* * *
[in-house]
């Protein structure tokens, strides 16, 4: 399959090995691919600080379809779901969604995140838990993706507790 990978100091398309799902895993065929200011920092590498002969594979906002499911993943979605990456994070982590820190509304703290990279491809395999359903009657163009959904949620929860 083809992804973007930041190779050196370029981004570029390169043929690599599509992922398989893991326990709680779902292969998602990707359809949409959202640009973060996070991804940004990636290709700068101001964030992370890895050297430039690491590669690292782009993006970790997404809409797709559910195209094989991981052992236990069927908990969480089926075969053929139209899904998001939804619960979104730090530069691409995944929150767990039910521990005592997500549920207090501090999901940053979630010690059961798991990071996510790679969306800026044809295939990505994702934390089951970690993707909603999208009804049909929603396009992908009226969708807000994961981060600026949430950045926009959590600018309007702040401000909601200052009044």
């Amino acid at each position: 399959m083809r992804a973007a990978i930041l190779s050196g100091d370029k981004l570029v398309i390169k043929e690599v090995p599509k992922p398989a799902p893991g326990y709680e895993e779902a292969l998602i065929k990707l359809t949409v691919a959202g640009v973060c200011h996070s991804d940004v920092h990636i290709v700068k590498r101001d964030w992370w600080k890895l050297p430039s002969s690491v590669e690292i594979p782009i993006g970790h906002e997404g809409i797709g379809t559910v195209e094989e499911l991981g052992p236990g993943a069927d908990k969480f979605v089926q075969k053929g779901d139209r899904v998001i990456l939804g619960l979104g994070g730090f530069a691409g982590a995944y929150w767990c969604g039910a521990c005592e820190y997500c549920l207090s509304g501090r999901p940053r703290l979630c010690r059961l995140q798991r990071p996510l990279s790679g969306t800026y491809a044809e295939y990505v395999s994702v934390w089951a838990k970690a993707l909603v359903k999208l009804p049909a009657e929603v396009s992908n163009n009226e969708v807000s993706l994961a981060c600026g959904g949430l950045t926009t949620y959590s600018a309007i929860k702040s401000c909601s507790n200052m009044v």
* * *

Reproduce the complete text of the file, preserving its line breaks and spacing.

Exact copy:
[in-house]
């Protein structure tokens, strides 16, 4: 399959090995691919600080379809779901969604995140838990993706507790 990978100091398309799902895993065929200011920092590498002969594979906002499911993943979605990456994070982590820190509304703290990279491809395999359903009657163009959904949620929860 083809992804973007930041190779050196370029981004570029390169043929690599599509992922398989893991326990709680779902292969998602990707359809949409959202640009973060996070991804940004990636290709700068101001964030992370890895050297430039690491590669690292782009993006970790997404809409797709559910195209094989991981052992236990069927908990969480089926075969053929139209899904998001939804619960979104730090530069691409995944929150767990039910521990005592997500549920207090501090999901940053979630010690059961798991990071996510790679969306800026044809295939990505994702934390089951970690993707909603999208009804049909929603396009992908009226969708807000994961981060600026949430950045926009959590600018309007702040401000909601200052009044």
């Amino acid at each position: 399959m083809r992804a973007a990978i930041l190779s050196g100091d370029k981004l570029v398309i390169k043929e690599v090995p599509k992922p398989a799902p893991g326990y709680e895993e779902a292969l998602i065929k990707l359809t949409v691919a959202g640009v973060c200011h996070s991804d940004v920092h990636i290709v700068k590498r101001d964030w992370w600080k890895l050297p430039s002969s690491v590669e690292i594979p782009i993006g970790h906002e997404g809409i797709g379809t559910v195209e094989e499911l991981g052992p236990g993943a069927d908990k969480f979605v089926q075969k053929g779901d139209r899904v998001i990456l939804g619960l979104g994070g730090f530069a691409g982590a995944y929150w767990c969604g039910a521990c005592e820190y997500c549920l207090s509304g501090r999901p940053r703290l979630c010690r059961l995140q798991r990071p996510l990279s790679g969306t800026y491809a044809e295939y990505v395999s994702v934390w089951a838990k970690a993707l909603v359903k999208l009804p049909a009657e929603v396009s992908n163009n009226e969708v807000s993706l994961a981060c600026g959904g949430l950045t926009t949620y959590s600018a309007i929860k702040s401000c909601s507790n200052m009044v």